Inquiring Deeply: Mindfulness in the Countertransference
Therapists who have the aspiration to deepen their clinical work in the ways described in this chapter will do well to recognize that cultivating depth of Presence is a practice; it is something which develops rather than something we acquire. It deepens gradually and over time.
Although the shared experience of psychotherapy has the explicit purpose to be of service to the patient, by its very nature this practice also confers benefit to the therapist. It may be thought of as a form of compassion meditation: time and attention exclusively devoted to being open to the experience of the suffering of others. In this way, the therapist has the opportunity (as well as responsibility) to become aware of his or her personal defenses against staying open in the face of suffering. A concomitant benefit for the therapist is greater awareness of his or her own suffering, previously defended against.12
By highlighting the background field of awareness, inquiring deeply can help the patient learn to “embrace the moment”: relax into experience rather than exclusively focusing on how to change it. At the same time, this helps to highlight how the patient tends to relate to his or her experience, for example with habitual judgments or the effort to be in control. In other words, we can use the opportunity of psychotherapy to help the patient explore opening to the Unknown and resting with What Is. This develops the capacity for greater trust, surrender, and acceptance. While these dimensions of experience are probably implicit in every good psychotherapy,13 inquiring deeply makes them explicit as an aspect of how the patient relates to the problematic experiences of life. This frame for psychotherapeutic work is quasi-meditative as well as radically relational: it expands focus beyond interpersonal intimacy to include what the famed Zen master Dogen called “intimacy with all things” (Dogen and Tanahashi, 1995).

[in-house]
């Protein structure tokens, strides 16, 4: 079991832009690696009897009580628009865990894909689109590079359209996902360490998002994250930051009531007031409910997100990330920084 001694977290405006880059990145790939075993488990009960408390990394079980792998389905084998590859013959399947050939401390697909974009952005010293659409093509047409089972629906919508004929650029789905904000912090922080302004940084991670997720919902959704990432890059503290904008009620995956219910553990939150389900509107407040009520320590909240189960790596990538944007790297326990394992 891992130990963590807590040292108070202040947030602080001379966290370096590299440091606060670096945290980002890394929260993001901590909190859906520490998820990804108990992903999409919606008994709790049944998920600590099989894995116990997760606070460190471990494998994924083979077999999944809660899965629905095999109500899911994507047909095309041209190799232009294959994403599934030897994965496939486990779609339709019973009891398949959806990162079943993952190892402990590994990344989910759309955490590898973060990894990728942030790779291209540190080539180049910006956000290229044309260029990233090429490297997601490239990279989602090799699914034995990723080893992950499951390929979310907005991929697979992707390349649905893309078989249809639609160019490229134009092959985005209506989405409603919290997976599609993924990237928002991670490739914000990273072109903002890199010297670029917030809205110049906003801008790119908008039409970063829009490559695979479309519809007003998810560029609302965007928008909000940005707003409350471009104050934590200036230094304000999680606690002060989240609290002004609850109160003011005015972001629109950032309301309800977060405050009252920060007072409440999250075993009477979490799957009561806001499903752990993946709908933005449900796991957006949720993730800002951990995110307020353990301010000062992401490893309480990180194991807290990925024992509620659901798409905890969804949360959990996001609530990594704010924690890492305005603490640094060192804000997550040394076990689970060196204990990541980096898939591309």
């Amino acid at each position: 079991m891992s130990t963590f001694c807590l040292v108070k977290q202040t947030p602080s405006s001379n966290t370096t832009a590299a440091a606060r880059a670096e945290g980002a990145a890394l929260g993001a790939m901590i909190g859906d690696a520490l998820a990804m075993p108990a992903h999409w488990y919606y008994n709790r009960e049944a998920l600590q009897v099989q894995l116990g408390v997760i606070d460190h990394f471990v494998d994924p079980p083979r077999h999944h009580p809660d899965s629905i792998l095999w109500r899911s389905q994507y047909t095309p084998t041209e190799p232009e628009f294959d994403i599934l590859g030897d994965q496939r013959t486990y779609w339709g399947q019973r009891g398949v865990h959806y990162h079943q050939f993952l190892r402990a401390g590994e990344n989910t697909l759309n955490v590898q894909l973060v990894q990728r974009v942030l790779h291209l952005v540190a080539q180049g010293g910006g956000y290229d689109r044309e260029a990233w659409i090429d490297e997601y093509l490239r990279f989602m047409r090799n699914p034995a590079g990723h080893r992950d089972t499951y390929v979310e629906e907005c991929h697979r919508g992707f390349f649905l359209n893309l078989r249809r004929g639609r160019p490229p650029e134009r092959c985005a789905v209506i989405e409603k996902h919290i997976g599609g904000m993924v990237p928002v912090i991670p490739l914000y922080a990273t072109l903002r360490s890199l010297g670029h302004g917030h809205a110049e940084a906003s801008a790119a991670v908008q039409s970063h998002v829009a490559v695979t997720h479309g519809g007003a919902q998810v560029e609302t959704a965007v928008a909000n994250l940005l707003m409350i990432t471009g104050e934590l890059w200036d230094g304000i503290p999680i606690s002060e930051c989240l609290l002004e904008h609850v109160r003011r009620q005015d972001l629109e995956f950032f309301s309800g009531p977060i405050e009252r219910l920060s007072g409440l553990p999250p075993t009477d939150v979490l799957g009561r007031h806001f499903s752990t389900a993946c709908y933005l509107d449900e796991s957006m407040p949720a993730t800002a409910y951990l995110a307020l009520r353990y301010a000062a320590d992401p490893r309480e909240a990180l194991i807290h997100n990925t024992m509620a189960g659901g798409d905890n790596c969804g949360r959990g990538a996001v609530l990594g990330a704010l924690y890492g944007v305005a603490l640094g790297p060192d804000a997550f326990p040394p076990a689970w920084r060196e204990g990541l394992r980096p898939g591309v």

In sum, inquiring deeply can be understood as a form of mindful awareness practice; a meditation-a-deux practiced within a framework of relational psychotherapy. In this practice, Present Moments are received as Moments of Presence in order to cultivate psychological insight. This is the essence of inquiring deeply as contemplative relational psychotherapy.